Since late March, the S&P 500 index has partially climbed back from the coronavirus-driven market sell-off that began in February. However, as of Monday, April 13, the index is still down more than 18% from its all-time high, set on Feb. 19.

During times like these, many investors are looking for rock-solid dividend stocks to help them weather the turbulence. So we asked three Motley Fool contributors to name one stock that fits the bill.

While there's no such beast as a perfectly safe stock, our contributors believe that Brookfield Infrastructure Partners (NYSE:BIP), American Water Works (NYSE:AWK), and Taiwan Semiconductor Manufacturing (NYSE:TSM) are among the safest dividend payers in today's market and also have superior long-term capital appreciation potential.

Woman's hand writing Dividends in blue on screen.

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Combining diversification and necessity

John Bromels (Brookfield Infrastructure Partners): I've had my eye on Brookfield Infrastructure Partners for a long time. The infrastructure master limited partnership (MLP), managed by the top-notch talent at Brookfield Asset Management, has a winning combination of a diversified set of assets in essential industries. So when the stock market plunged, I took the opportunity to scoop up some units (MLP-speak for shares).

I'm not worried about Brookfield Infrastructure's ability to weather the current coronavirus outbreak or its related economic fallout. The company's assets are largely concentrated in necessary infrastructure sectors, like energy and telecommunications.

While some of Brookfield's assets, like ports and toll roads, might see a decline in use during the crisis, it probably won't have much impact at all on Brookfield. That's because about 95% of the MLP's cash flow comes from sources that are either regulated or operated under fixed contracts, ensuring a steady stream of cash to fund its distribution -- the MLP version of a dividend -- which currently yields about 5.3%.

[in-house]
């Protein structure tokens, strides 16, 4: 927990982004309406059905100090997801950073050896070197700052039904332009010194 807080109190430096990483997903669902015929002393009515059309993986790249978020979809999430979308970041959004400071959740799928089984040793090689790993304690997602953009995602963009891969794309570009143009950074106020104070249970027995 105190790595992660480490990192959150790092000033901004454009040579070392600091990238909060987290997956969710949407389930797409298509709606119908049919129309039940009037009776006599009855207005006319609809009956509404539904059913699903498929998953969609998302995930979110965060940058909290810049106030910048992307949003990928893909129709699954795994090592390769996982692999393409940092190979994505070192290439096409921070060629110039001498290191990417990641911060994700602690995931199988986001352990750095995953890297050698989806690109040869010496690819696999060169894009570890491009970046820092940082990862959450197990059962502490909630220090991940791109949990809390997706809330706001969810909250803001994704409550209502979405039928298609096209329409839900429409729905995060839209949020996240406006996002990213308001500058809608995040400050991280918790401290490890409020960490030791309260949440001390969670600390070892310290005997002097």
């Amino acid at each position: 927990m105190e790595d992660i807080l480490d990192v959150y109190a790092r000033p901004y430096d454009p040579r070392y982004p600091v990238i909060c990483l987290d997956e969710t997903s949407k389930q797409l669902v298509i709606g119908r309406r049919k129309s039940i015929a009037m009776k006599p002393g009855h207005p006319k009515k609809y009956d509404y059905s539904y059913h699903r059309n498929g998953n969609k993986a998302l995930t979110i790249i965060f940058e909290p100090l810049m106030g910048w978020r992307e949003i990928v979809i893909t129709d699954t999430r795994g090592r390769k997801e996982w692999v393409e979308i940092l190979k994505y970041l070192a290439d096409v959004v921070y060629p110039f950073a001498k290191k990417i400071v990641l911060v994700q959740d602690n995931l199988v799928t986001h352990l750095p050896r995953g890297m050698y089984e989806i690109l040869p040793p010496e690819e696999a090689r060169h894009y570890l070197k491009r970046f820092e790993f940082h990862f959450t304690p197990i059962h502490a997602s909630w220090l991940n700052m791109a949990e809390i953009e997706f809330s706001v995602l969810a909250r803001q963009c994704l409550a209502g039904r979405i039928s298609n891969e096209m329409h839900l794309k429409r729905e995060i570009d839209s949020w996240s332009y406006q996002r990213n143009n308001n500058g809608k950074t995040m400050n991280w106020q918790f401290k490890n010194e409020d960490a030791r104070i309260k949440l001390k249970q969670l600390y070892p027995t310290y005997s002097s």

Brookfield's 2019 asset purchases seem unbelievably well timed in light of the current crisis. It picked up a set of data infrastructure assets in New Zealand and telecom towers in India. With both those countries on lockdown, there's going to be a lot of demand for these services.

Brookfield Infrastructure Partners is targeting a 12% to 15% return on equity and annual distribution growth of 5% to 9%. Its trustworthy management team has a strong track record of delivering on its growth promises. This is one pick you're likely to want to hang on to even after the coronavirus market crash is a distant memory.

Selling the most essential product on the planet

Beth McKenna (American Water Works): Fresh water is the very last thing that consumers will cut back on during economic downturns. So there is no better way to ride out tough economic times than with a top-quality water utility. Not only do water utilities provide the most essential product we need to live (other than air, which is free), but their core regulated businesses are monopolies, so they're protected from competition and are guaranteed a solid rate of return.